Could Child Abuse Cause Cancer?

There’s no question that for many children, being abused increases their risk of anxiety, depression, academic and behavioral problems, and other mental health issues. But a researcher at Purdue University (in Indiana) just found an unexpected link between child abuse and cancer. Kenneth Ferraro, a sociologist at Purdue’s Center on Aging and the Life Course, and his colleagues found that frequent abuse by a parent increased a child’s risk of developing cancer as an adult.
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Another argument for the notion that parents should be licensed

Jackie Farah of Bowling Green, KY, left 19 children—aged 8 months to 14 years—alone and unsupervised for a week. Without food or air conditioning. Farah was arrested and charged with criminal abuse (14 counts) and wanton endangerment (5 counts). Jackie’s husband and the father of some of the children (no one is sure how many or which kids, exactly, belong to which parent), Joe Smith.

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Bad adult behavior: apparently it’s contagious

Back in grade school I was a regular in the principal’s office–probably got sent there at least once a week. And more often than not, the principal would lean me over the desk and paddle my butt with a large wooden racquet. Those were different times (I guess) and most people would agree that a principal hitting a child with a paddle is child abuse.

So what is it when a teacher and teacher’s aid at a Houston school lock 3- and 4-year old children in a dark closet for acting up in class (in one case, the punishment was for laughing in class)? And not just any closet. Apparently these clever educators told the kids that there was a monster in the closet.

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An important reality check about kidnapping

Amber alerts pop up on freeway signs and interrupt radio and television programming. We hear about Polly Klaas, Adam Walsh, and other children who were kidnapped and murdered. Now it’s Isabel Celis in Tucson, Arizona. Child advocacy groups start talking about the hundreds of thousands of children (usually they cite “every 40 seconds”) who go missing every year, the media runs with the story–often adding in something about how the number is growing–and parents around the country panic.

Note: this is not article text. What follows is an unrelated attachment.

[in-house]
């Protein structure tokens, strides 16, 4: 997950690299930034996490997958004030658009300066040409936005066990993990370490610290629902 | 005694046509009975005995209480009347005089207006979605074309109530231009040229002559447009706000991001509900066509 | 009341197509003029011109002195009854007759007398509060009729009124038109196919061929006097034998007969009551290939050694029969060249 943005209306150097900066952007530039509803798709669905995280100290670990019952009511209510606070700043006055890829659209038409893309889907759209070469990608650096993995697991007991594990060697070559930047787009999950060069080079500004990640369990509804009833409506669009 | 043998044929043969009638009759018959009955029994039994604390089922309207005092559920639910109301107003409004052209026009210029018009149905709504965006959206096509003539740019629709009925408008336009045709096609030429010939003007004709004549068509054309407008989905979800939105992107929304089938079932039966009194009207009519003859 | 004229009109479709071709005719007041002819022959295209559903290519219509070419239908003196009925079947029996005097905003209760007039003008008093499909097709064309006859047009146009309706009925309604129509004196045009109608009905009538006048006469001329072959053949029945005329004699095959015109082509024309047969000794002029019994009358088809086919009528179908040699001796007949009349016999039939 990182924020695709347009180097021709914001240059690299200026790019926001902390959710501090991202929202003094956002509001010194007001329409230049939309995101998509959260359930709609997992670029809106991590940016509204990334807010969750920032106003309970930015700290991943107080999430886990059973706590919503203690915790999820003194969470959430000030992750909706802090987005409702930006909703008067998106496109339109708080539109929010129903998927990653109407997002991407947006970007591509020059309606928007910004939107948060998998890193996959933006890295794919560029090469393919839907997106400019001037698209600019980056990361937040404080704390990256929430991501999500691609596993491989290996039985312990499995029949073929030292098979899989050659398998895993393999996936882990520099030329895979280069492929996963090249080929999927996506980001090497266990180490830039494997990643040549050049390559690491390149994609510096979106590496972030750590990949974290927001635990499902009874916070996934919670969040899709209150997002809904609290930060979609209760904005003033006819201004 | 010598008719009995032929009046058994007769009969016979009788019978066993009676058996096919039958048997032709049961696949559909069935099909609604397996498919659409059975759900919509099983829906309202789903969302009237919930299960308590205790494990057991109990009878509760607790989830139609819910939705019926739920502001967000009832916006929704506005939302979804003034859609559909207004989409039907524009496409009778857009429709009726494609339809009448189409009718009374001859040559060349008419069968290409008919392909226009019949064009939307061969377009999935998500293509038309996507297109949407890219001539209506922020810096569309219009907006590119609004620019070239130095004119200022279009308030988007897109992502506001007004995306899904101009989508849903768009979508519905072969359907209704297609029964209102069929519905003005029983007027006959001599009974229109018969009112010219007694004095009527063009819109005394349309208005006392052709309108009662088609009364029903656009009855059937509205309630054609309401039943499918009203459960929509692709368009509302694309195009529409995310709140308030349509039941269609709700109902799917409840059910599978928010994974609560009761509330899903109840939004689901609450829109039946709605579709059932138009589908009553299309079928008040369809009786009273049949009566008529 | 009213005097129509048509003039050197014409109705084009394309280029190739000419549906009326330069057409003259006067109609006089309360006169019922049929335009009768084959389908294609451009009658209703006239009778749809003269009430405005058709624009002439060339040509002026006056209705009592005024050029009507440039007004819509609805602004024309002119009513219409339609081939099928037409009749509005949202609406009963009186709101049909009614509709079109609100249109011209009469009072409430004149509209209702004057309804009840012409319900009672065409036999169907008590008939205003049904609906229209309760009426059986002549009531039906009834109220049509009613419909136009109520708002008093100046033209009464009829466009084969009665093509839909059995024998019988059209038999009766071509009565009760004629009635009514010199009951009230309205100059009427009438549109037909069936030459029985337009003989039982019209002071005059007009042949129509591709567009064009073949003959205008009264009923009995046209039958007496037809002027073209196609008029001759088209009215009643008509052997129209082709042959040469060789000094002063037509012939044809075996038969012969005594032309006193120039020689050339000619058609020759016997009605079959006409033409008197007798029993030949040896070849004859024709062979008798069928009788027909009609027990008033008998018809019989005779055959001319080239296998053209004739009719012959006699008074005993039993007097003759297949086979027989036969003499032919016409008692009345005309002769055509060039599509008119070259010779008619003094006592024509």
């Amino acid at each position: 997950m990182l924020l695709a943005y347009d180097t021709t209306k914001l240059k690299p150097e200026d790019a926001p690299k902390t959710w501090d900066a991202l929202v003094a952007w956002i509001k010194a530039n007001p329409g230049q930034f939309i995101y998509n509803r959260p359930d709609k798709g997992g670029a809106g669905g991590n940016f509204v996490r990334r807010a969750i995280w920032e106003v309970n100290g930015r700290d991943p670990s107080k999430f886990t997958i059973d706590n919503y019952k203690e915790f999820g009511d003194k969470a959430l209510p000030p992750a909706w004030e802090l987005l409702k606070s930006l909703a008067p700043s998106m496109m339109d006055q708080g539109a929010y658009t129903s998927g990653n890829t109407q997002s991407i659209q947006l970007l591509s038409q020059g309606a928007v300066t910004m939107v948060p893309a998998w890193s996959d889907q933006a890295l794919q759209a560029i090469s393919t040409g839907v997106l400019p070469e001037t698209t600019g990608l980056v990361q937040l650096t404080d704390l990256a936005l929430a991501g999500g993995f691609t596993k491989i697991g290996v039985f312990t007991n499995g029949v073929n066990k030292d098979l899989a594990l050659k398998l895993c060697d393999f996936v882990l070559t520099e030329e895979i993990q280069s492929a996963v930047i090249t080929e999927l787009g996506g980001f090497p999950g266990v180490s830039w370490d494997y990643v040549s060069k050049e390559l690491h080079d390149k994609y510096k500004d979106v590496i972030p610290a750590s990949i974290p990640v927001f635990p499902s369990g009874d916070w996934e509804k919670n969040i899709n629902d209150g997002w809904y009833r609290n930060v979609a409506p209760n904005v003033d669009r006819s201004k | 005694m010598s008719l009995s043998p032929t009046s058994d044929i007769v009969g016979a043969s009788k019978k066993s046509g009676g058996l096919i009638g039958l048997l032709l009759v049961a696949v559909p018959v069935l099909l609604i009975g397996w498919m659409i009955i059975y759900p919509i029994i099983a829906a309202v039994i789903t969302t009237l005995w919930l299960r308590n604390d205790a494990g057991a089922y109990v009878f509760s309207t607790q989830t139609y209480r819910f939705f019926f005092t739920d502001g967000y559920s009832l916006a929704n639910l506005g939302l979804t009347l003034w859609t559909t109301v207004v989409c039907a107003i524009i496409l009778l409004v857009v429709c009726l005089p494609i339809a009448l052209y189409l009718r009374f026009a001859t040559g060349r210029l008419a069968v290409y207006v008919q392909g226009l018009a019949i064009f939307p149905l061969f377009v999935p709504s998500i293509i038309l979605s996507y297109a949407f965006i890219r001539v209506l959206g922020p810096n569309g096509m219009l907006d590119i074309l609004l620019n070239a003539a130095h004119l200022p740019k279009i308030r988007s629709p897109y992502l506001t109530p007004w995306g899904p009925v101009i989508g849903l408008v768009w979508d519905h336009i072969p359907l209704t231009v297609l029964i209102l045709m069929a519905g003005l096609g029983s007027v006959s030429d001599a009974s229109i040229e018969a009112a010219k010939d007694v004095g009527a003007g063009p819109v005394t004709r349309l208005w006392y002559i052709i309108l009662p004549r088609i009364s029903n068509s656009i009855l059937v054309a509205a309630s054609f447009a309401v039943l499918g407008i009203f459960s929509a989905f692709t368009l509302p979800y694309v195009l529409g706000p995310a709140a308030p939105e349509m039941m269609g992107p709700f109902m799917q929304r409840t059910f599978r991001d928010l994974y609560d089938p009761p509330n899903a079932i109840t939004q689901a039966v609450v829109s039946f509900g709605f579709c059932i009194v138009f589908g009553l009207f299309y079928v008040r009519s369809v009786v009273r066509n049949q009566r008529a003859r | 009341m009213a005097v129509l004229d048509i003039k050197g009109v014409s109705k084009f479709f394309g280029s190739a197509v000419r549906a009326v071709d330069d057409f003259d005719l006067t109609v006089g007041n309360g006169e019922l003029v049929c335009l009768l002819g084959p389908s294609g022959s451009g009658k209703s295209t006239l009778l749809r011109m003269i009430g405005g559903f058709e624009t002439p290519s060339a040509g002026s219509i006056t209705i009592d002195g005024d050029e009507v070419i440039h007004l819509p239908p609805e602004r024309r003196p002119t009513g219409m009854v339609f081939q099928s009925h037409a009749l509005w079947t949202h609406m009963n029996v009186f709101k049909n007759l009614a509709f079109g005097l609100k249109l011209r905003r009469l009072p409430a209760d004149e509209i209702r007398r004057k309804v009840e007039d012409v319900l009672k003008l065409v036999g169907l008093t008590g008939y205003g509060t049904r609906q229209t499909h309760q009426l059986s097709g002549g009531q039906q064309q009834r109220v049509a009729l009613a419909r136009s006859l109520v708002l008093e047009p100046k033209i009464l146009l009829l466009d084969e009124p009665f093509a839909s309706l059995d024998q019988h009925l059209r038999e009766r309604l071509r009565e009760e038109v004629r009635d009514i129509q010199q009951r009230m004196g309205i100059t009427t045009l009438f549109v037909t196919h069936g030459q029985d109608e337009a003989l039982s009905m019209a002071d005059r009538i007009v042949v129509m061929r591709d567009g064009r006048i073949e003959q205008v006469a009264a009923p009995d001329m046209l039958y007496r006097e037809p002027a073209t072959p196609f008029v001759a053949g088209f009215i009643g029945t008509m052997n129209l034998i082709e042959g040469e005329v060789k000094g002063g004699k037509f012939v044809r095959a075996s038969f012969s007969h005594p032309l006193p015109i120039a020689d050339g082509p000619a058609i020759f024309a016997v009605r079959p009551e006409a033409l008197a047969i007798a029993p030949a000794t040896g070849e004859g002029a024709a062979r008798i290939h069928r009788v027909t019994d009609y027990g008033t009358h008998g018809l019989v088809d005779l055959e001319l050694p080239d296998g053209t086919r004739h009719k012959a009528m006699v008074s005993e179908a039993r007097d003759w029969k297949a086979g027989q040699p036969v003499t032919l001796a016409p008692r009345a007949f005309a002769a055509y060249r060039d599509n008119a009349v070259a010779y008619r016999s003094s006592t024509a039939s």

There is no question that every single missing child is a horrible tragedy, but the numbers and pseudo statistics that get thrown around do more harm than good.

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Fatherhood Educational Institute Recognizes Father Factor During National Child Abuse Prevention Month

April is National Child Abuse Prevention Month and the Fatherhood Educational Institute (http://fatherhood-edu.org) encourages responsible fatherhood in the prevention of child abuse not just in April, but in every month.

Research demonstrates that father absence is associated with higher rates of child abuse and neglect. Boyfriends of the mother in single-mother households were responsible for 67% of the reported cases of child abuse. In cases of child sexual abuse the majority of children lived in disrupted or single-parent homes. 27% of abused children live with either a stepfather or the mother’s boyfriend. In addition, children who live in father-absent homes are at 77% greater risk of being physically abused and 120% more likely to be endangered by maltreatment.

Click here for the rest of the press release.

Hurt my child, and you’ll get exactly what you deserve

Just saw an infuriating headline: “Accused Child Rapist Fears Abuse in Prison.” The article then explains that the defendant, Edward Dean, tearfully told the judge that he’s “terrified” of serving time in state prison. Dean is facing six counts of child rape in state court and a similar number of federal charges (all just as repugnant as the state charges).

Call me crazy, but the idea that someone who preys on children would be afraid of going to prison is laughable. Just writing this I can feel my pulse starting to race. If one of my kids had been a victim, I’m quite sure that Mr. Dean would be a lot safer in prison than in a place where I could get to him. And I know I’m not alone in that.